One spring Satur- day morning this April, Chuck Maurer of San Antonio realized while brushing his teeth that he and his neighbors had become victims of a water conservation program gone awry. "It was grotesque," he recalls. "The water was brown in color and cloudy with particulates, and a really bad odor. It was sewer water." Precisely. The San Antonio Water System had accidentally cross-connected his neighborhood's drinking water lines with pipes delivering treated sewage water to a public golf course. Watering fairways and greens with "reclaimed water" has become popular in water-short tourist areas, especially Florida. But experts say such systems require extra care to keep sewage from entering potable systems.
Big business to the rescue.With immense challenges ahead, U.S. drinking water systems are considering something never tried here on a large scale: privatization. In March, Indianapolis announced a $1.5 billion agreement with USFilter, the largest U.S. privatization to date, and in May, San Jose, Calif., voted to consider privatizing. Private firms helped supply water to Boston as early as 1796, and utilities have long hired outside contractors to build, but not operate, plants and distribution systems. But over the past five years, an IRS ruling that helped firms obtain longer-term tax-free water contracts, combined with politicians' push for deregulation and municipal-system breakdowns, opened the door for firms to actually manage systems. Only 15 percent of utilities are investor-owned, but in recent years, a handful of big water corporations, mostly foreign owned, have moved onto the U.S. scene: from France, Suez and the media-water conglomerate, Vivendi; from Germany, the utility RWE. (One domestic player with giant ambitions was Enron's water subsidiary, Azurix, which had touted a plan to plumb the Everglades and manage the water.)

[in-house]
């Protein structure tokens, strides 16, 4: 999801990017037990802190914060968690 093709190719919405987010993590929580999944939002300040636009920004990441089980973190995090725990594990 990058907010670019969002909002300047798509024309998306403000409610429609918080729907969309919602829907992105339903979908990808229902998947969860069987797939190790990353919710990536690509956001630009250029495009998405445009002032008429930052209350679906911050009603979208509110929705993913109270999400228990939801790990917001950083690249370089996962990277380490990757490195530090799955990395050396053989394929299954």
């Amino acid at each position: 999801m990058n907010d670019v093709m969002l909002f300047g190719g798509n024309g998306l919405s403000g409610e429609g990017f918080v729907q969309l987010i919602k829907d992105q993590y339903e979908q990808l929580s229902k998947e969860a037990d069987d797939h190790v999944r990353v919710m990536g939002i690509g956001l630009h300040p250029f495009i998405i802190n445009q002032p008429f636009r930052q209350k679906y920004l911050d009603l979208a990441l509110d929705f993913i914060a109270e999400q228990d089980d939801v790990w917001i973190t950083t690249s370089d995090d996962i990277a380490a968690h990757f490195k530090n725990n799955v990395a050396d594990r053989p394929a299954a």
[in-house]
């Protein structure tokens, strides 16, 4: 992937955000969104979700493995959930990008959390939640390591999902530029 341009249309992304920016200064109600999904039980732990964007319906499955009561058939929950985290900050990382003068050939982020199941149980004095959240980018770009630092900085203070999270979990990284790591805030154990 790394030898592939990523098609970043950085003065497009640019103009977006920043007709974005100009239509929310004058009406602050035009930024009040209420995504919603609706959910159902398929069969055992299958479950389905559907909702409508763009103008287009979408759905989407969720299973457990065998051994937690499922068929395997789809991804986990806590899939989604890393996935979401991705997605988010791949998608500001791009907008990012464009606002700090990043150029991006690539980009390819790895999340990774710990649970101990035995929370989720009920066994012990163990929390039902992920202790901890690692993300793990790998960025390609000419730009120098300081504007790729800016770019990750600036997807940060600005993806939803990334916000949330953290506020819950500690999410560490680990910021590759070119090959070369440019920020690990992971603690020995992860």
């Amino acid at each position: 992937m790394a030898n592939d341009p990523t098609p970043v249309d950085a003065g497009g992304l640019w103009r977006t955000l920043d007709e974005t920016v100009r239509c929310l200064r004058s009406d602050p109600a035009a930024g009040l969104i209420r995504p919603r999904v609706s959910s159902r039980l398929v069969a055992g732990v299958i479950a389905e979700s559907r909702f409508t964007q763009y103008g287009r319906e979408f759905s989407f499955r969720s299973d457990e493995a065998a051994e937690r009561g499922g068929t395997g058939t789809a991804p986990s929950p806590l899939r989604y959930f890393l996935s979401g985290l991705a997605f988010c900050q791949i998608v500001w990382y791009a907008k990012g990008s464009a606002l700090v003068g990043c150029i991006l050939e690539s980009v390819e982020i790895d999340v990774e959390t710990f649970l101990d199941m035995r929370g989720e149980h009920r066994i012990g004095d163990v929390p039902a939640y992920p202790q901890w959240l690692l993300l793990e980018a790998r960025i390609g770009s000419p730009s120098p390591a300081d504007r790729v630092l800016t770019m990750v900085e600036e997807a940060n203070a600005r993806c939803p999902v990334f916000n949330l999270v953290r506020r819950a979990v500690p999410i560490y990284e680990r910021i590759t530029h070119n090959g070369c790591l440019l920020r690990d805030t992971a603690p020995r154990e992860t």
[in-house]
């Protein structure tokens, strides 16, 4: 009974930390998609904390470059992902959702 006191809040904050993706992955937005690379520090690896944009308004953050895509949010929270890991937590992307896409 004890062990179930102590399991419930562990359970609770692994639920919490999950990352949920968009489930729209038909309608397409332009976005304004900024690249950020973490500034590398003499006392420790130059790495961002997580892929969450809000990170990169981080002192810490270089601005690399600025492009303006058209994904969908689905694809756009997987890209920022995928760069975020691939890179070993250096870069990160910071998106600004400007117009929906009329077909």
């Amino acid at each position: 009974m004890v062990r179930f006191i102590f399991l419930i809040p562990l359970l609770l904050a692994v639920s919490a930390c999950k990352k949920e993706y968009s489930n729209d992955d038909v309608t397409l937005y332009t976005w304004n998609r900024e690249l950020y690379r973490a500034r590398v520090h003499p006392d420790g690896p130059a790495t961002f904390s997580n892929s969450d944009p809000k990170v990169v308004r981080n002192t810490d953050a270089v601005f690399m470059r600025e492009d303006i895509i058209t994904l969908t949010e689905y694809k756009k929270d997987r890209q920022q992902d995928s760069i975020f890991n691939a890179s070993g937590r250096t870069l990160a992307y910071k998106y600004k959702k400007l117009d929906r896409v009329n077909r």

Congress is considering hiking federal funding for infrastructure, but the Bush administration encourages the privatization trend, saying that water systems cannot expect to get all the dollars they need from Washington. Says G. Tracy Mehan, EPA assistant administrator for water: "I think the needs are so great especially when you see the demands of homeland security and the federal budget. Private capital is one of several options that are going to have to be considered much more than they have been."
One private-sector success story is Leominster, Mass., a town of 40,000, which signed a 20-year deal with USFilter in 1996. Before then, "our treatment plant was totally corroded. We fixed leaks by putting out old coffee cans to catch the water," says Mayor Dean Mazzarella. USFilter saved the city money it then used to upgrade a 60-year-old filtration plant that was "held together by wire and chewing gum," says city environmental inspector Matthew Marro.
Experience in other countries suggests that privatization can, indeed, pour needed capital into drinking water. Investment in the United Kingdom increased more than 80 percent after it turned to total privatization. "Public-private partnerships are going to sweep the U.S," says Andrew Seidel, president of USFilter. "The country has 50,000 different water systems, and those will consolidate into bigger systems aligned with private companies and able to handle the growing number of water-treatment issues."